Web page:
Home > Commentary > NIHRC Rejects NIO Consultation on a Bill of Rights

NIHRC Rejects NIO Consultation on a Bill of Rights

On 17 Feburary, the Northern Ireland Human Rights Commission published its response to the Northern Ireland Office (NIO) consultation paper on a Bill of Rights for Northern Ireland.

According to the NIHRC website:

NIHRC Chief Commissioner Professor Monica McWilliams stated:

“Legislation of such importance is deserving of greater consideration and analysis than appears to have been invested in the NIO consultation paper on a Bill of Rights. As a national human rights institution, the Commission does not accept this as a genuine effort to increase human rights protections in Northern Ireland.”

The NIO consultation paper is an inadequate response to what should be in a Bill of Rights for Northern Ireland. The Commission believes the consultation:
• Demonstrates a lack of understanding of the purpose and functions of a Bill of Rights
• Fails to take appropriate account of international human rights standards
• Appears to be suggesting the lowering of existing human rights standards in Northern Ireland
• Fails to satisfy the minimum common law consultation requirements, and
• Misrepresents the advice given by the Commission.

The Commission’s own December 2008 advice on what should be contained in a BOR for Northern Ireland was previously blogged about by Cian Murphy here.

The Commission’s strongly phrased response is highly critical of the NIO consultation document, which has been the subject of strong criticism by civil society groups and coalitions, such as the Human Rights Consortium, which have carried out extensive advocacy campaigns seeking to bring about a wide-ranging and effective Bill of Rights for NI.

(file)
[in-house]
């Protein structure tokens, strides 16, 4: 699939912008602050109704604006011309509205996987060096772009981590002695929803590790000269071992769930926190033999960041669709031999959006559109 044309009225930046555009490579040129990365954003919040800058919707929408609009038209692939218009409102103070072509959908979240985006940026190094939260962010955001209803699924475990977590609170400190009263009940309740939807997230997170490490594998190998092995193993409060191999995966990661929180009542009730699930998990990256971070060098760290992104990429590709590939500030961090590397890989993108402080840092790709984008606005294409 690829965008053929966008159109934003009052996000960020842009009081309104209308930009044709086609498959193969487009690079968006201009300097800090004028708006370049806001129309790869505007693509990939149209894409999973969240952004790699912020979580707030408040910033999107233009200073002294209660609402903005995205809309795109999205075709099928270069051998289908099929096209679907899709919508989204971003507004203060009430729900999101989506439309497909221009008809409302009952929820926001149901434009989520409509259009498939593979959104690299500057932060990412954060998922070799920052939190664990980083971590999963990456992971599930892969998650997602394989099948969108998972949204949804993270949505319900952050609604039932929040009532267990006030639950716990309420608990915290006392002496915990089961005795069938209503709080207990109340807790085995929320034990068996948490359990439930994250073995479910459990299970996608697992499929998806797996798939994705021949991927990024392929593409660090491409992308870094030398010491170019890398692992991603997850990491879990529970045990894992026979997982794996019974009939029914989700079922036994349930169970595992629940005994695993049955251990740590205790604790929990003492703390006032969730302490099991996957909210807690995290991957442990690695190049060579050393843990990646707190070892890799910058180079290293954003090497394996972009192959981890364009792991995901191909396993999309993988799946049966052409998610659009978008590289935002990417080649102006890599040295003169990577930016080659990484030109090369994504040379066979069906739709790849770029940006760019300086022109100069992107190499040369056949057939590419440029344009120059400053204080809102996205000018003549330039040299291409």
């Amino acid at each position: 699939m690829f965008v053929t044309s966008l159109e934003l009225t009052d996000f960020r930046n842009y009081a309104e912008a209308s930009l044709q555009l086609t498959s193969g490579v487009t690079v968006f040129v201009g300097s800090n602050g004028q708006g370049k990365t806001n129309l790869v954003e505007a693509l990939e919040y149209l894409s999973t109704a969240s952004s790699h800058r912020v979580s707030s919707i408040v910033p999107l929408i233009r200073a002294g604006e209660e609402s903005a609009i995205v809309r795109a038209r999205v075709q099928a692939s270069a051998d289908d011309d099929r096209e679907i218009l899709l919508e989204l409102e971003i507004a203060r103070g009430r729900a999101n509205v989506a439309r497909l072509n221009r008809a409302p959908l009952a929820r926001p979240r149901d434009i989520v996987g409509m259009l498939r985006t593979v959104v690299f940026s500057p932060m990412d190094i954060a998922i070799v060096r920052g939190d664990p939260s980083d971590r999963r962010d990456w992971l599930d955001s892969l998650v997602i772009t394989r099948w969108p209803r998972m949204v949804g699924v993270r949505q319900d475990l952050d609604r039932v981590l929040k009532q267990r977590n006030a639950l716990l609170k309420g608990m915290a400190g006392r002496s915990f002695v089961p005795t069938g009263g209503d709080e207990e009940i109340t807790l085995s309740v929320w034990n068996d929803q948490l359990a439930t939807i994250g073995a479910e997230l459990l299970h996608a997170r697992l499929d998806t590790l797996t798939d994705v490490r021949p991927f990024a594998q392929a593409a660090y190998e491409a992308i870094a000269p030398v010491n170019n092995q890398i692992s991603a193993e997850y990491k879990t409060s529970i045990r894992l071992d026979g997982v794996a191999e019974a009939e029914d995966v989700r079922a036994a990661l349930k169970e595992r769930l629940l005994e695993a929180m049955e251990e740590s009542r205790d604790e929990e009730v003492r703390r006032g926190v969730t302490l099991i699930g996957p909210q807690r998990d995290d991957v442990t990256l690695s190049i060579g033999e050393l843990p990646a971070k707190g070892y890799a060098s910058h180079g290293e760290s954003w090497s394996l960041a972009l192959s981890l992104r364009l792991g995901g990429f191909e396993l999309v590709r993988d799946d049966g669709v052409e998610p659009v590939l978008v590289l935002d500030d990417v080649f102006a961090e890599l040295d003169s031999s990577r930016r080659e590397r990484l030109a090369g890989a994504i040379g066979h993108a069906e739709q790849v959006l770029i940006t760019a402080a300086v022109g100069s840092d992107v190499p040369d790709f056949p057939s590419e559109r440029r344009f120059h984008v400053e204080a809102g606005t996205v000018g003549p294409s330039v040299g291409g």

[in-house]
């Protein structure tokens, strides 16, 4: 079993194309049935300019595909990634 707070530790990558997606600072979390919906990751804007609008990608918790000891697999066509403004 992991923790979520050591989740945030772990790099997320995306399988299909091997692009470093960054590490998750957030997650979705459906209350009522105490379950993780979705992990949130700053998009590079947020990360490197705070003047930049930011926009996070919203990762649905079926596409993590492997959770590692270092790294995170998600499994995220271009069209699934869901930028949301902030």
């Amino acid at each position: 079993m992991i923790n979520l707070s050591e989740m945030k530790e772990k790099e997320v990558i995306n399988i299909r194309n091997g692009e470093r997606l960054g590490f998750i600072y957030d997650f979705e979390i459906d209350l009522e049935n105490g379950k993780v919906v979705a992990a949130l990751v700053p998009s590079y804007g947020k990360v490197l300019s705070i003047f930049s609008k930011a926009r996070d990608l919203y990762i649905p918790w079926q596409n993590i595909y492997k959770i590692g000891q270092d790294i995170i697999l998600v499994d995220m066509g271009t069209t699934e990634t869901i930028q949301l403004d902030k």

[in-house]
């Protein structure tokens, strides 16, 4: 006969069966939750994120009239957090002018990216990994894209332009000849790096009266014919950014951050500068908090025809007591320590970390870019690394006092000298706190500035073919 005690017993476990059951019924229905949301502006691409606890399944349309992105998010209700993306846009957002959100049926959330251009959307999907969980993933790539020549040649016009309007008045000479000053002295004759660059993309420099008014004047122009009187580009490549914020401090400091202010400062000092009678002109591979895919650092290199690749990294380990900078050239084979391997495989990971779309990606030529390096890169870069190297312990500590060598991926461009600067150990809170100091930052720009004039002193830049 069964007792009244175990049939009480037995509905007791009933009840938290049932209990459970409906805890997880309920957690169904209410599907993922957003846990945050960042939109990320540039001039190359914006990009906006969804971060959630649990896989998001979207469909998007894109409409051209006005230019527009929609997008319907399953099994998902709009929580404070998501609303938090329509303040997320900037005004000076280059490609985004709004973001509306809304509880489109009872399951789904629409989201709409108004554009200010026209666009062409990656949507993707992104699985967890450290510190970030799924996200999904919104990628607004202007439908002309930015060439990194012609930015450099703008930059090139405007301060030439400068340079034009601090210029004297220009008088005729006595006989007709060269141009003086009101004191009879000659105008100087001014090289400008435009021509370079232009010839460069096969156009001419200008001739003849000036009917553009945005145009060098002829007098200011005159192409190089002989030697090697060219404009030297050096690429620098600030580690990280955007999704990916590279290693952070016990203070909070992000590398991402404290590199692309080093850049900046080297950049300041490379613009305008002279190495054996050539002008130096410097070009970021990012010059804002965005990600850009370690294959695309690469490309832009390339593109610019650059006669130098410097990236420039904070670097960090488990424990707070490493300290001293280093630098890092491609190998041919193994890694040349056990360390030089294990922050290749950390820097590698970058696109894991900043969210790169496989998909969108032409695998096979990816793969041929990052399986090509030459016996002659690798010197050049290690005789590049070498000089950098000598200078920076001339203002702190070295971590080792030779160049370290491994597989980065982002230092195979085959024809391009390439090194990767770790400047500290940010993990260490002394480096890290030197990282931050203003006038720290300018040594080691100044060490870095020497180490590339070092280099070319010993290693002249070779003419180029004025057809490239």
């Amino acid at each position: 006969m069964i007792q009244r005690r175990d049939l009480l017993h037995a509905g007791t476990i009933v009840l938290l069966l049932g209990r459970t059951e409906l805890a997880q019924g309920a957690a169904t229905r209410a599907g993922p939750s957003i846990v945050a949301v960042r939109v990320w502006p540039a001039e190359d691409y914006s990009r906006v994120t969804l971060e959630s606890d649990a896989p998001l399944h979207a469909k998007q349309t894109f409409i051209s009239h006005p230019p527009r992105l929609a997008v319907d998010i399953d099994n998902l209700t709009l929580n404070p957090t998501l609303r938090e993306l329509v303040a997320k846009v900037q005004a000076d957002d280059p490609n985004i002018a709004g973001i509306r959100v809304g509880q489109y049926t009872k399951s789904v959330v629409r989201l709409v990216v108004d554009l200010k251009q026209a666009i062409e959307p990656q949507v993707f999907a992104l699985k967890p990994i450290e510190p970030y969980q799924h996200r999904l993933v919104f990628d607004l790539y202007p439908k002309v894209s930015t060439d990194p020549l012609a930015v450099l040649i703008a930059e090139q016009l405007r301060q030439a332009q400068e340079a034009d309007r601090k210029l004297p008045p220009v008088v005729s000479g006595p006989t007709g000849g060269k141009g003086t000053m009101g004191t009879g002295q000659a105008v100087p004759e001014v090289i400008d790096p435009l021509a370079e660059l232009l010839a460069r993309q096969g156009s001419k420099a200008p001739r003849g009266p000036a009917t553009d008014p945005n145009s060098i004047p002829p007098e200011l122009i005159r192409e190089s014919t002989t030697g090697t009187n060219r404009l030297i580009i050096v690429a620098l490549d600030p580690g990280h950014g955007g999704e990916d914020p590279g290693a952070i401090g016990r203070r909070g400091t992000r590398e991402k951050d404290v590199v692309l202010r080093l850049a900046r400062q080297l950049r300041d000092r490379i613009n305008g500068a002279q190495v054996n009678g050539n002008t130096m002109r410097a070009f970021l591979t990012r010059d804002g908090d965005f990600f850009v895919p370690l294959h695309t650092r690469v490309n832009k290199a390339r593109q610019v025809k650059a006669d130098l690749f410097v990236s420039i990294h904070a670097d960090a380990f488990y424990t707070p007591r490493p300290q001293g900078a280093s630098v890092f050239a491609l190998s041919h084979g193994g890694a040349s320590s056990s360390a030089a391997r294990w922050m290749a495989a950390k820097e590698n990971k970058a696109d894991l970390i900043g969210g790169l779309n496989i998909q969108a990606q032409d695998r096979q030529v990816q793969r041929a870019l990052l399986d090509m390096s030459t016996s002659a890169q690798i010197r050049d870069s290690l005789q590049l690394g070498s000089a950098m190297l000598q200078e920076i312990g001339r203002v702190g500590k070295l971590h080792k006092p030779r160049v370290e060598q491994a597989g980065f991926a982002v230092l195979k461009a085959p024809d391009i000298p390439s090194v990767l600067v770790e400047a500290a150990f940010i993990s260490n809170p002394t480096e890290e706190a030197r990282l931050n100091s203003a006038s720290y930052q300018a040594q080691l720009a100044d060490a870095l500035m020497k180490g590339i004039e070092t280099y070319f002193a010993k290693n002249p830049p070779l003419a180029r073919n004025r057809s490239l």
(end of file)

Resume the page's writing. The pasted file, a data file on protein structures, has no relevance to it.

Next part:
In its response, the Commisison states that it is ‘extremely disappointed at both the tone and content of the NIO consultation paper’ and highlighted that it ‘had expected by now to be in a position to provide Government with detailed feedback on how it ought to take forward the proposals for a Bill of Rights for Northern Ireland’. Instead, according to the Commission,

The Commission has concluded that it is not possible for a national human rights institution to accept the NIO consultation paper as a genuine effort to increase human rights protections in Northern Ireland.

It will be crucial to see how the NIO, the British and Irish governments and the NI political parties react at this point. Will the NIO respond to the Commission’s criticism or will the BOR simply be allowed fade away by an indifferent and/or resistant political establishment(s)? The answer to these questions should become clearer over the coming weeks.

A full copy of the NIHRC’s response to the consultation document is available here.

  1. April 25, 2010 at 3:42 pm

    That’s a bit rich from Monica given that the NIHRC do not believe that everyone in NI is entitled to the right to a fair trial. The NIHRC has ebdorsed the Diplock courts ruling in 2002 that;

    “… if a defendant has been denied a fair trial it will almost be inevitable that the conviction will be regarded unsafe, the present case in our view constitutes an exception to the general rule. … the conviction is to be regarded as safe, even if a breach of Article 6(1) were held to have occurred in the present case.”

    This judgment survived judicial overview on 16 March 2010. Glossy brouchers do not defend human rights.

    Christy Walsh

    Lord Carswell, Appeal Judgment, January 2002

  1. February 18, 2010 at 11:29 pm
  2. March 30, 2010 at 7:41 pm

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